They are beautiful subjects of a photo or video shoot, with their graceful long necks kept completely still as they are taken into the air by their powerful wings. Amazingly, it's their still-in-flight but also flexible necks that have inspired engineers to design a new drone camera made to capture better, less jittery videos.
The whooper swan is the Eurasian counterpart of the North American trumpeter swan. Similar in appearance to the Bewick's swan, it has a wingspan of 81 to 108 inches, and has a length of 55 to 65 inches. In a recent study, scientists found that the whooper swan's neck vertebrae and muscles move with just the right mix of flexibility and stiffness, to keep them steady during flight.
In a paper published in the Journal of the Royal Society Interface, findings have influenced engineers from Stanford University to design a camera suspension system for drones that would record less shaky vieo.
To further analyze what makes the whooper swan's neck flexible but still during flight, the researchers used computer models and high-speed video footage which captured how the graceful swan stabilizes its head. They found that the whooper swan's neck is actually structured like a car suspension that allows a smooth ride even along bumpy roads.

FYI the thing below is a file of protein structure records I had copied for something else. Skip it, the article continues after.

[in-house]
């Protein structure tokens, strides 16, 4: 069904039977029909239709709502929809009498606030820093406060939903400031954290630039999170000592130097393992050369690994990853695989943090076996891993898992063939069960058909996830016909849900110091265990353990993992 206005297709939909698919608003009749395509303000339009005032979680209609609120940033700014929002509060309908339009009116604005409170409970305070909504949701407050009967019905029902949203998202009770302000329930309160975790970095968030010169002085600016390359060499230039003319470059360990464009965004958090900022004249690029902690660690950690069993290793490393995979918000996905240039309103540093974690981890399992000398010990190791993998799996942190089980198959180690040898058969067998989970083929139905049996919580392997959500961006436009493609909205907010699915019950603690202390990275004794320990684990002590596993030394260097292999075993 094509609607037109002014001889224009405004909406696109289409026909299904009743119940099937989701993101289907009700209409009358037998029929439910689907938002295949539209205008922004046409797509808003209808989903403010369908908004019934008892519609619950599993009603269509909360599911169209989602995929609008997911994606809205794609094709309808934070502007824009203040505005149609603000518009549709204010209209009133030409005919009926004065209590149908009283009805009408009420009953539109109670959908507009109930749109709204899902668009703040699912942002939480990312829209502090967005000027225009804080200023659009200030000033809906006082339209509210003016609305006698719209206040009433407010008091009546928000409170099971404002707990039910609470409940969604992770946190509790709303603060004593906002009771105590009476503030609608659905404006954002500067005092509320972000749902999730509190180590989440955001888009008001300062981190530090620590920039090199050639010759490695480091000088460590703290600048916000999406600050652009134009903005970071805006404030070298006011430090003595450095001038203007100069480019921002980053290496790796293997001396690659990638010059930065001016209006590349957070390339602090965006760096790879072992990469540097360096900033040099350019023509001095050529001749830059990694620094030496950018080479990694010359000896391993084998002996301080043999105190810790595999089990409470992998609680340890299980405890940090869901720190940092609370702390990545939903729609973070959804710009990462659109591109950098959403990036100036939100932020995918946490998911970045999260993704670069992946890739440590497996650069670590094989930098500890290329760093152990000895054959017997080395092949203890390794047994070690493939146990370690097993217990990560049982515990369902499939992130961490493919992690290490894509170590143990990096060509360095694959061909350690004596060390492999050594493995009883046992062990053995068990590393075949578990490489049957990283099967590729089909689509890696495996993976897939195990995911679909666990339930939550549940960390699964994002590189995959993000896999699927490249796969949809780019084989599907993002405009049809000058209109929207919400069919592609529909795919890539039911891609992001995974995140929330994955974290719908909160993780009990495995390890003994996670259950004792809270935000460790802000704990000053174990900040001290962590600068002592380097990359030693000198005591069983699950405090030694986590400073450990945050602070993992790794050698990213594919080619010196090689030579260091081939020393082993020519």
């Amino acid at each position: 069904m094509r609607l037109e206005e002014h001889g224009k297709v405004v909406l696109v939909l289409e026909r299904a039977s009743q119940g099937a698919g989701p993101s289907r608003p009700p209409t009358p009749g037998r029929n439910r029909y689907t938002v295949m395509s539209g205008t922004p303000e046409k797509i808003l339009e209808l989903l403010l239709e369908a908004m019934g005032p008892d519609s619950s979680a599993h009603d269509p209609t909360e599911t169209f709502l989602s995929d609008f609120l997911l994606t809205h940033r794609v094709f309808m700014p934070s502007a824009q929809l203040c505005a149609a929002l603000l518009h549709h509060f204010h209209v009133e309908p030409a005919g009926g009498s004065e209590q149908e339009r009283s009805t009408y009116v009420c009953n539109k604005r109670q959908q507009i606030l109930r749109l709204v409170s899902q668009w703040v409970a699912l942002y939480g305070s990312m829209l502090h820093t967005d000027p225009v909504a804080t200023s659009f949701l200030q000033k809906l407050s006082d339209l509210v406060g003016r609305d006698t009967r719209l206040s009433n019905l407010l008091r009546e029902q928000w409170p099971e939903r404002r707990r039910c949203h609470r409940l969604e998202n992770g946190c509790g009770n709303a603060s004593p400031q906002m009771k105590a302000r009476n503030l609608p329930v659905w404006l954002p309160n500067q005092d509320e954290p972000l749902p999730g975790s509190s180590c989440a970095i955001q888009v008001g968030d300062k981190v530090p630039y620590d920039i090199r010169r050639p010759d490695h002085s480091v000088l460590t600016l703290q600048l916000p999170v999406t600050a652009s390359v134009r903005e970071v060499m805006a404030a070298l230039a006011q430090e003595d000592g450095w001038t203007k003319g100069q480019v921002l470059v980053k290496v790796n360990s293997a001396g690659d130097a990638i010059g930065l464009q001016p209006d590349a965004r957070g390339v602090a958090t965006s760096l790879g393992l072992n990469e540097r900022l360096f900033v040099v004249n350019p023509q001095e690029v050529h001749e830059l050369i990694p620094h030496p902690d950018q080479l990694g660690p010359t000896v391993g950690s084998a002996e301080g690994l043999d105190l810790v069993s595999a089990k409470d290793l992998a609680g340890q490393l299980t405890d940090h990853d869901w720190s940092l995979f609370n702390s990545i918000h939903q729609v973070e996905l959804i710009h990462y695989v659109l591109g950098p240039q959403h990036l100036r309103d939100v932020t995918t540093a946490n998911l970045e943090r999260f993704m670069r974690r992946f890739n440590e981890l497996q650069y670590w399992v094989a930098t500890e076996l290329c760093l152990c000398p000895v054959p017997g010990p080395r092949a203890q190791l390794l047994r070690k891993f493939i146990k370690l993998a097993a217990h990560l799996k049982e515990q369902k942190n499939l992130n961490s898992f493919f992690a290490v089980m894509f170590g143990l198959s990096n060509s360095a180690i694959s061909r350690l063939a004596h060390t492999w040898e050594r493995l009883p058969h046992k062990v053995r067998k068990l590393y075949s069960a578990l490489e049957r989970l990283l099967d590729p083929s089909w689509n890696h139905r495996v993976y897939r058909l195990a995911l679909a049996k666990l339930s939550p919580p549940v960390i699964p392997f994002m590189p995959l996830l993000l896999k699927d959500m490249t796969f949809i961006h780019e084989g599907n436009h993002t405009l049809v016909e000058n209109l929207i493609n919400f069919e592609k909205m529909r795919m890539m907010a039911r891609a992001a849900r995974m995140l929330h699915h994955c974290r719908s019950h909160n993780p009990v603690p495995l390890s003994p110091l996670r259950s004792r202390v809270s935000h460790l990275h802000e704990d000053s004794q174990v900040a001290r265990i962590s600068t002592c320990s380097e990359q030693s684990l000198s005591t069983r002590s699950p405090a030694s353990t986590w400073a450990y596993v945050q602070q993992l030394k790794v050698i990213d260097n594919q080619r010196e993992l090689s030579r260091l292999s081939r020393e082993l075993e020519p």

"This simple mechanism is a remarkable finding considering the daunting complexity of avian neck morphology with about 20 vertebrae and more than 200 muscles on each side," said assistant professor of mechanical engineering David Lentink, who is also the senior author of the study.
By looking at and adopting characteristics of flying birds and incorporating biology with engineering, Lentink's team aims to improve the design and performance of drones. New guidelines have actually been created for a "prototype swan-inspired passive camera suspension system" which was developed by undergraduate Marina Dimitrov, and that could enable drones with flapping wings to capture better video.
The mechanical engineering assistant professor credited a huge amount of the work to the study's first author Ashley Pete, a former master's student who graduated just last spring. The idea and methodology were developed by Pete in one of her classes under Lentink, Biomechanics of Flight.
Photo: Stefan Berndtsson | Flickr